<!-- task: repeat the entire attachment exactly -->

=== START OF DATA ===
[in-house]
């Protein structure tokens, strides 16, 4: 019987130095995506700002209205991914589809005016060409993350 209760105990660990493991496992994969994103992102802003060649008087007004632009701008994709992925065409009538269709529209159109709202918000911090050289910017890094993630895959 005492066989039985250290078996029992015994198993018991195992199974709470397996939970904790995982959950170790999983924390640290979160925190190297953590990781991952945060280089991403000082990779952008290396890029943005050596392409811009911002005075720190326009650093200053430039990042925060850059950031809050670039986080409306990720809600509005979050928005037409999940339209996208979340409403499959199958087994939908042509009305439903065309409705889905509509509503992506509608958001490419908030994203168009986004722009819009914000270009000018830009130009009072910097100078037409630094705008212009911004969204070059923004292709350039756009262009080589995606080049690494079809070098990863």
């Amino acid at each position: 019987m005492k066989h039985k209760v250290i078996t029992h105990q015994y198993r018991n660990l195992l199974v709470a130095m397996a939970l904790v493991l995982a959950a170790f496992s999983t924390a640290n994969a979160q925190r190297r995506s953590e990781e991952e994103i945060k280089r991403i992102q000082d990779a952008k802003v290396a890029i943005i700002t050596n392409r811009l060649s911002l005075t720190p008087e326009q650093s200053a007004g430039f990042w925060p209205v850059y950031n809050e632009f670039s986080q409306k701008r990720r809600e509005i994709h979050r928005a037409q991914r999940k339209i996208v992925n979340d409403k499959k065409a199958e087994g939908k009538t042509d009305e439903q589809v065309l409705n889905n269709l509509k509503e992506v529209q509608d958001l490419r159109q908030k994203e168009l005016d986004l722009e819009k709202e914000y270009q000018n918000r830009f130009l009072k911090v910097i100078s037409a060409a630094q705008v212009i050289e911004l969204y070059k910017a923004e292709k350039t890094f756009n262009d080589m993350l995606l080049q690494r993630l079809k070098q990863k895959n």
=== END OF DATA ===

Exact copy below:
[in-house]
């Protein structure tokens, strides 16, 4: 019987130095995506700002209205991914589809005016060409993350 209760105990660990493991496992994969994103992102802003060649008087007004632009701008994709992925065409009538269709529209159109709202918000911090050289910017890094993630895959 005492066989039985250290078996029992015994198993018991195992199974709470397996939970904790995982959950170790999983924390640290979160925190190297953590990781991952945060280089991403000082990779952008290396890029943005050596392409811009911002005075720190326009650093200053430039990042925060850059950031809050670039986080409306990720809600509005979050928005037409999940339209996208979340409403499959199958087994939908042509009305439903065309409705889905509509509503992506509608958001490419908030994203168009986004722009819009914000270009000018830009130009009072910097100078037409630094705008212009911004969204070059923004292709350039756009262009080589995606080049690494079809070098990863």
């Amino acid at each position: 019987m005492k066989h039985k209760v250290i078996t029992h105990q015994y198993r018991n660990l195992l199974v709470a130095m397996a939970l904790v493991l995982a959950a170790f496992s999983t924390a640290n994969a979160q925190r190297r995506s953590e990781e991952e994103i945060k280089r991403i992102q000082d990779a952008k802003v290396a890029i943005i700002t050596n392409r811009l060649s911002l005075t720190p008087e326009q650093s200053a007004g430039f990042w925060p209205v850059y950031n809050e632009f670039s986080q409306k701008r990720r809600e509005i994709h979050r928005a037409q991914r999940k339209i996208v992925n979340d409403k499959k065409a199958e087994g939908k009538t042509d009305e439903q589809v065309l409705n889905n269709l509509k509503e992506v529209q509608d958001l490419r159109q908030k994203e168009l005016d986004l722009e819009k709202e914000y270009q000018n918000r830009f130009l009072k911090v910097i100078s037409a060409a630094q705008v212009i050289e911004l969204y070059k910017a923004e292709k350039t890094f756009n262009d080589m993350l995606l080049q690494r993630l079809k070098q990863k895959n």